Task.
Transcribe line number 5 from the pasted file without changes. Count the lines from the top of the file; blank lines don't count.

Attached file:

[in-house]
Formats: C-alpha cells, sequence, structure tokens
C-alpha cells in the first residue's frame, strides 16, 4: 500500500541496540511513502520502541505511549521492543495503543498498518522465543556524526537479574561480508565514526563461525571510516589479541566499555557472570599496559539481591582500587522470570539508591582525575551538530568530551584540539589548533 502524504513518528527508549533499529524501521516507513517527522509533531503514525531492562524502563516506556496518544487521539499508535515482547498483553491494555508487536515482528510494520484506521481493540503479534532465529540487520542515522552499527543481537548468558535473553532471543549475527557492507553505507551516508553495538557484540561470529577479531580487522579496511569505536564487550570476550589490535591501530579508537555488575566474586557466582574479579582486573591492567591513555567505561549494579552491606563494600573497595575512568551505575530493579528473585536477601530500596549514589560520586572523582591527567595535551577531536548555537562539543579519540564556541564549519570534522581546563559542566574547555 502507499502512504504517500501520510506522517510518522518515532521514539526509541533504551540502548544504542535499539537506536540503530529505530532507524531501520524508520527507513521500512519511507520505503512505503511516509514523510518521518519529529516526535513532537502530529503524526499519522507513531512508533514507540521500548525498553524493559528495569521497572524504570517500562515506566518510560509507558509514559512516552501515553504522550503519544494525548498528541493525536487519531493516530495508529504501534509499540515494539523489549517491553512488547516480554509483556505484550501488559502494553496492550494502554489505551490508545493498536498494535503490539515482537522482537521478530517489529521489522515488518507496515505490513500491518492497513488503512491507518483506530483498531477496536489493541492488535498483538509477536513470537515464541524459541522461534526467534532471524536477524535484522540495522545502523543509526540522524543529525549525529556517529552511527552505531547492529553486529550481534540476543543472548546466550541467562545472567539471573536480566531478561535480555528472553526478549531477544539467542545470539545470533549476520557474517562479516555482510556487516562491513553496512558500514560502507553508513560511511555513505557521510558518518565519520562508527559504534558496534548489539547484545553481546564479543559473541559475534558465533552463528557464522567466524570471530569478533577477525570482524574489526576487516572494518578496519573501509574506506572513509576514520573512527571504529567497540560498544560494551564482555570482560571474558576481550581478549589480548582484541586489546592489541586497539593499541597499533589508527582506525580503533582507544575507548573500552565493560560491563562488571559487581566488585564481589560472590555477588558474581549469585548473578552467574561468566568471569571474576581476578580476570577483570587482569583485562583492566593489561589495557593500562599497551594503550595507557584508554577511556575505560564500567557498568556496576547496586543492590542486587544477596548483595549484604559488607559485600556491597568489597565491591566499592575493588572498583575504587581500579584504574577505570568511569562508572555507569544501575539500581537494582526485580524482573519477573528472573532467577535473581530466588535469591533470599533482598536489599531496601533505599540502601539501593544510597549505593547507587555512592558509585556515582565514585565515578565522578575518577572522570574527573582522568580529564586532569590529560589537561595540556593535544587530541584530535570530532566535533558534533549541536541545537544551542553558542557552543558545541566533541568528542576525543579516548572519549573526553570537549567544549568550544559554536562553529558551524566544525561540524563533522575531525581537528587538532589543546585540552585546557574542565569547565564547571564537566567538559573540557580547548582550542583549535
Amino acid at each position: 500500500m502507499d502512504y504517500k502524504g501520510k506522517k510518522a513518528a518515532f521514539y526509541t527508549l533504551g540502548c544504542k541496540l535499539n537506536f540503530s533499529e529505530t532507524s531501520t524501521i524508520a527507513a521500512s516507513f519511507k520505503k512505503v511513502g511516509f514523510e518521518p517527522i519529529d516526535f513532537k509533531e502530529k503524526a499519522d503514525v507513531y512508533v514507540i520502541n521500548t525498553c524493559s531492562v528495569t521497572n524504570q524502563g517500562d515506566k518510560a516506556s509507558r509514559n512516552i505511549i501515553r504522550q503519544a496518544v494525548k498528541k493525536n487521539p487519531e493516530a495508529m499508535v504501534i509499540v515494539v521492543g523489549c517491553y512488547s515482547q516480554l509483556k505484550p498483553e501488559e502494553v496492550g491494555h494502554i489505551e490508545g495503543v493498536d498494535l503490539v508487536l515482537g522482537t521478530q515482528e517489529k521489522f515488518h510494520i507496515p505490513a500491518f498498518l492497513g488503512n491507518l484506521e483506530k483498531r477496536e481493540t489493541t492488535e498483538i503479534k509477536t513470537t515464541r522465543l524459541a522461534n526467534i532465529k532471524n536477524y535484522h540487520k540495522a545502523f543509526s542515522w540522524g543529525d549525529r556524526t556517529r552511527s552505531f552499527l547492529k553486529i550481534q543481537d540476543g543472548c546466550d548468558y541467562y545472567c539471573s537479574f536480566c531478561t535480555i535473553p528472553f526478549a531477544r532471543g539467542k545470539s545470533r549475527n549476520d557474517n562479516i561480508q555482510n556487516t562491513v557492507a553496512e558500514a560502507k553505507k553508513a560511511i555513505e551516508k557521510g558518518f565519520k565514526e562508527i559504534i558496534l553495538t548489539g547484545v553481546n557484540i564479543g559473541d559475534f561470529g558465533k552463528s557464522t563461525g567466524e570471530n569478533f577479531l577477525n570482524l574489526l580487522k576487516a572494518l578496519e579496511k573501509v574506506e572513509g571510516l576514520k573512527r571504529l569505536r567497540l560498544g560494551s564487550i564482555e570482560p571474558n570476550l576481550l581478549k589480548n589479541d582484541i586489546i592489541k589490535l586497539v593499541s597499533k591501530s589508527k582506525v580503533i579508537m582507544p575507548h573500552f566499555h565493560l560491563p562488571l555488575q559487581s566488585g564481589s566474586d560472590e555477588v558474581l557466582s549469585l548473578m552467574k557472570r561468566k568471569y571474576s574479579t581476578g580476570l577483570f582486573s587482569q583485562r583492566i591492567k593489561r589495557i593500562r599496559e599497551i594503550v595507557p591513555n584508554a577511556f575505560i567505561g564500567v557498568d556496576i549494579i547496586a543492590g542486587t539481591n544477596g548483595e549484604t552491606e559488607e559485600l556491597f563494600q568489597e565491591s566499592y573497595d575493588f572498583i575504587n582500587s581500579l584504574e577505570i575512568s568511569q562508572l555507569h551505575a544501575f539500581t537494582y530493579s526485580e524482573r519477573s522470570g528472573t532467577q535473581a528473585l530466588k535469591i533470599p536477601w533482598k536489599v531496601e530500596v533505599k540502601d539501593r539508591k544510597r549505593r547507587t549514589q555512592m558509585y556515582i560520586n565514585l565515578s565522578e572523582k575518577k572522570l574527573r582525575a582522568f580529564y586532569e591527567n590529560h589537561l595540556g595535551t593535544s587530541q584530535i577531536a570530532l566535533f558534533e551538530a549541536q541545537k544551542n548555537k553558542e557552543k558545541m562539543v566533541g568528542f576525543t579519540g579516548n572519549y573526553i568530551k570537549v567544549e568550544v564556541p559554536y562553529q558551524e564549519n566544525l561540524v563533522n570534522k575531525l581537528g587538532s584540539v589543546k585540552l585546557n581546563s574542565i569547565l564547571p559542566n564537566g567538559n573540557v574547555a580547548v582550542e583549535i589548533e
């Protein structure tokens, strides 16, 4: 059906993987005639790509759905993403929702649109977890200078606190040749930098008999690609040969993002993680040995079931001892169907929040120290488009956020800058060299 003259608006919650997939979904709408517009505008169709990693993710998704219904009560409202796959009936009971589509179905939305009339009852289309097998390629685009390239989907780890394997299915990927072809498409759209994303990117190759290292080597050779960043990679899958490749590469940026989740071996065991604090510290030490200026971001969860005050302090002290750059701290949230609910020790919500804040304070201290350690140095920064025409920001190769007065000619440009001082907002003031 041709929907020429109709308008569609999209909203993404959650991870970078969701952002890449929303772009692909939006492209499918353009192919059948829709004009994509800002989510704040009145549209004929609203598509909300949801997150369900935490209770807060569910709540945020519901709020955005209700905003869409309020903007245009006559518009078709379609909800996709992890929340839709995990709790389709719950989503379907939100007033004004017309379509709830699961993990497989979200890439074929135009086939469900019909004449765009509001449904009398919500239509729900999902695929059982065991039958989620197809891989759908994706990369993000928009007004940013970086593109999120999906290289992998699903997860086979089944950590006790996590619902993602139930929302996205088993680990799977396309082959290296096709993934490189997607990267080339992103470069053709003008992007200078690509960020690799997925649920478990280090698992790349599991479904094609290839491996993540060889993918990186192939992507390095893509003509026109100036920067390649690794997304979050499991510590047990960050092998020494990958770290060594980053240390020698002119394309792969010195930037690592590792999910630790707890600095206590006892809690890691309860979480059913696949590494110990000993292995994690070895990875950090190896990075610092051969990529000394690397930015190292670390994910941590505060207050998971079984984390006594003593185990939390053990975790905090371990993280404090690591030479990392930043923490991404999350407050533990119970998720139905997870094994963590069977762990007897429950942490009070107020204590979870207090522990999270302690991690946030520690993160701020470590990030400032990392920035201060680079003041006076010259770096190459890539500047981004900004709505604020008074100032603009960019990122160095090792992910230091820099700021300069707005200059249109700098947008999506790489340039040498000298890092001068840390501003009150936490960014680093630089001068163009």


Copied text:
């Protein structure tokens, strides 16, 4: 059906993987005639790509759905993403929702649109977890200078606190040749930098008999690609040969993002993680040995079931001892169907929040120290488009956020800058060299 003259608006919650997939979904709408517009505008169709990693993710998704219904009560409202796959009936009971589509179905939305009339009852289309097998390629685009390239989907780890394997299915990927072809498409759209994303990117190759290292080597050779960043990679899958490749590469940026989740071996065991604090510290030490200026971001969860005050302090002290750059701290949230609910020790919500804040304070201290350690140095920064025409920001190769007065000619440009001082907002003031 041709929907020429109709308008569609999209909203993404959650991870970078969701952002890449929303772009692909939006492209499918353009192919059948829709004009994509800002989510704040009145549209004929609203598509909300949801997150369900935490209770807060569910709540945020519901709020955005209700905003869409309020903007245009006559518009078709379609909800996709992890929340839709995990709790389709719950989503379907939100007033004004017309379509709830699961993990497989979200890439074929135009086939469900019909004449765009509001449904009398919500239509729900999902695929059982065991039958989620197809891989759908994706990369993000928009007004940013970086593109999120999906290289992998699903997860086979089944950590006790996590619902993602139930929302996205088993680990799977396309082959290296096709993934490189997607990267080339992103470069053709003008992007200078690509960020690799997925649920478990280090698992790349599991479904094609290839491996993540060889993918990186192939992507390095893509003509026109100036920067390649690794997304979050499991510590047990960050092998020494990958770290060594980053240390020698002119394309792969010195930037690592590792999910630790707890600095206590006892809690890691309860979480059913696949590494110990000993292995994690070895990875950090190896990075610092051969990529000394690397930015190292670390994910941590505060207050998971079984984390006594003593185990939390053990975790905090371990993280404090690591030479990392930043923490991404999350407050533990119970998720139905997870094994963590069977762990007897429950942490009070107020204590979870207090522990999270302690991690946030520690993160701020470590990030400032990392920035201060680079003041006076010259770096190459890539500047981004900004709505604020008074100032603009960019990122160095090792992910230091820099700021300069707005200059249109700098947008999506790489340039040498000298890092001068840390501003009150936490960014680093630089001068163009």